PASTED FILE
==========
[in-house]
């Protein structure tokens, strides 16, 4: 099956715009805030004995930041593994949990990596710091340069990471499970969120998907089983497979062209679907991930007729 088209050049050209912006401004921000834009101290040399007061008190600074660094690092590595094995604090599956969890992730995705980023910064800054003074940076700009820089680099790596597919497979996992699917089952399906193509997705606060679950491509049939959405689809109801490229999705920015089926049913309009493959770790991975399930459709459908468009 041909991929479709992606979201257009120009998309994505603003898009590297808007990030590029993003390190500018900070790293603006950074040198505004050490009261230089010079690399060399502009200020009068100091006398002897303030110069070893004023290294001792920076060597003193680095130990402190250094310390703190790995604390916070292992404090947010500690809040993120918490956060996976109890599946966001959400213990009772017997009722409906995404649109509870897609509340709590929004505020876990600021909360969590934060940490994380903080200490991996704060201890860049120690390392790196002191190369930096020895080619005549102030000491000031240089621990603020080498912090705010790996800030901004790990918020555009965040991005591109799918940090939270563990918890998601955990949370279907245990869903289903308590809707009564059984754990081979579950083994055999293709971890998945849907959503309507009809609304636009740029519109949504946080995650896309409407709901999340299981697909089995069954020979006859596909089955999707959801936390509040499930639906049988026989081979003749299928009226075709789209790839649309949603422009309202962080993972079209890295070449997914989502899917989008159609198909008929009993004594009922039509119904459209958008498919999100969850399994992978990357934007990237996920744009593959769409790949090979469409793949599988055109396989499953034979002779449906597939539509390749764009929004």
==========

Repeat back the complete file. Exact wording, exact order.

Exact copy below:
[in-house]
């Protein structure tokens, strides 16, 4: 099956715009805030004995930041593994949990990596710091340069990471499970969120998907089983497979062209679907991930007729 088209050049050209912006401004921000834009101290040399007061008190600074660094690092590595094995604090599956969890992730995705980023910064800054003074940076700009820089680099790596597919497979996992699917089952399906193509997705606060679950491509049939959405689809109801490229999705920015089926049913309009493959770790991975399930459709459908468009 041909991929479709992606979201257009120009998309994505603003898009590297808007990030590029993003390190500018900070790293603006950074040198505004050490009261230089010079690399060399502009200020009068100091006398002897303030110069070893004023290294001792920076060597003193680095130990402190250094310390703190790995604390916070292992404090947010500690809040993120918490956060996976109890599946966001959400213990009772017997009722409906995404649109509870897609509340709590929004505020876990600021909360969590934060940490994380903080200490991996704060201890860049120690390392790196002191190369930096020895080619005549102030000491000031240089621990603020080498912090705010790996800030901004790990918020555009965040991005591109799918940090939270563990918890998601955990949370279907245990869903289903308590809707009564059984754990081979579950083994055999293709971890998945849907959503309507009809609304636009740029519109949504946080995650896309409407709901999340299981697909089995069954020979006859596909089955999707959801936390509040499930639906049988026989081979003749299928009226075709789209790839649309949603422009309202962080993972079209890295070449997914989502899917989008159609198909008929009993004594009922039509119904459209958008498919999100969850399994992978990357934007990237996920744009593959769409790949090979469409793949599988055109396989499953034979002779449906597939539509390749764009929004």